Diane Ellis

Diane Ellis (December 20, 1909 – December 15, 1930) was an American actress.

Diane Ellis
Diane Ellis CM629.jpg
From a 1929 magazine
Born(1909-12-20)December 20, 1909
DiedDecember 15, 1930(1930-12-15) (aged 20)
OccupationActress
Years active1927–1930

BiographyEdit

A native of Los Angeles, California, Ellis worked as a secretary for the Film Research Bureau before being cast in the first of the 10 films in her brief acting career. In 1927, she made her movie debut for Fox Film Corporation, credited as Dione Ellis, in Is Zat So?.[citation needed]

The performance was followed the same year by a co-starring role opposite Louise Fazenda in Cradle Snatchers. Ellis then played the romantic lead in a Western opposite Buck Jones in Chain Lightning (1927); and after appearing in four other films, she was cast in a supporting role in Happiness Ahead (1928), a high-profile release that starred the popular actresses Colleen Moore and Lilyan Tashman.[citation needed]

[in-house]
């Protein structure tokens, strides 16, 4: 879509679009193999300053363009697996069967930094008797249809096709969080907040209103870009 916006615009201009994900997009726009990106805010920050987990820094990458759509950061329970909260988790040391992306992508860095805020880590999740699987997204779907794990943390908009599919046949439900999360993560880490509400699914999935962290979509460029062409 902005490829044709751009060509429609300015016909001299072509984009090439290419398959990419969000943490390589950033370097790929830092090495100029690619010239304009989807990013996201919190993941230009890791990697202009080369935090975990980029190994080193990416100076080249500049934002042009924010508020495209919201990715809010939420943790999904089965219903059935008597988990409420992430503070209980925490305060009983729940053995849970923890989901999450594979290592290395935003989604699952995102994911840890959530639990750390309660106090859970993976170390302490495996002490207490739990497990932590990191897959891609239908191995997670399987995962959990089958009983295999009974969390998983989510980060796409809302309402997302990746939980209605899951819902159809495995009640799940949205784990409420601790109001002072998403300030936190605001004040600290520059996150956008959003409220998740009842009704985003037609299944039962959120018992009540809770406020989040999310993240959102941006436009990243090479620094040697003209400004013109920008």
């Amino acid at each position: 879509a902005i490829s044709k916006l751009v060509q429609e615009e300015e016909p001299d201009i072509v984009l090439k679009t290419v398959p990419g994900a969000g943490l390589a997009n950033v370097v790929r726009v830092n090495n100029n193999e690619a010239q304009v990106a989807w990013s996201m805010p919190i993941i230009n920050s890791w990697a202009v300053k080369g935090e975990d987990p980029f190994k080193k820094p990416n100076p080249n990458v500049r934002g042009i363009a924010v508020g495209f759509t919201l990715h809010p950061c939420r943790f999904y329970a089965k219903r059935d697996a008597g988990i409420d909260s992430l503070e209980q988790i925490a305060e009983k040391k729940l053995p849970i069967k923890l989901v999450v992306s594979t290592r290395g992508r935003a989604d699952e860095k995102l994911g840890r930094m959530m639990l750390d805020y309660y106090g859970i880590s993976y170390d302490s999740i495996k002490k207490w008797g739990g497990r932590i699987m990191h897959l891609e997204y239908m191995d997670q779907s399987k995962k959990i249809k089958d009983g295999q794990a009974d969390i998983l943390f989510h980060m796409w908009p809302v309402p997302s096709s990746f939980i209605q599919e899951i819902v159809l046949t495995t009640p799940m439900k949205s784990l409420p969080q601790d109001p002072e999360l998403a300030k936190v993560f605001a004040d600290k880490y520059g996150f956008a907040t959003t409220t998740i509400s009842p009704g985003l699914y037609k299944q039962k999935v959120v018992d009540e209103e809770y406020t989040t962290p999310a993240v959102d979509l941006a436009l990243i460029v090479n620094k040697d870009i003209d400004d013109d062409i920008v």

Ellis's next-to-last film, High Voltage (1929), was a box-office success and was her first full talking picture. That film is also notable as Carole Lombard's first "talkie" as well.[1] Ellis's final acting appearance was in Laughter (1930), which was the biggest role of her career, featuring her in a romantic triangle along with Fredric March and Nancy Carroll. Laughter won critical acclaim, and March later cited it as one of his favorites films.[2]

On October 14, 1930, Ellis married Stephen Caldwell Millett, Jr., in Paris, France. Just two months later, during the couple's extended honeymoon in India, she fell ill with an infection and died in Madras (now Chennai).[3]

FilmographyEdit

ReferencesEdit

  1. ^ Ott, Frederick W. The Films of Carole Lombard. Secaucus, New Jersey: Citadel Press, 1972. ISBN 0-8065-0278-9.
  2. ^ Quirk, Lawrence J. The Films of Fredric March. New York: Citadel Press, 1974. ISBN 0-8065-0413-7.
  3. ^ Former Diane Ellis, Film Star, Dies in India, Detroit Free Press (Detroit, Michigan) Tuesday, December 16, 1930, page 16, accessed on Newspapers.com  

External linksEdit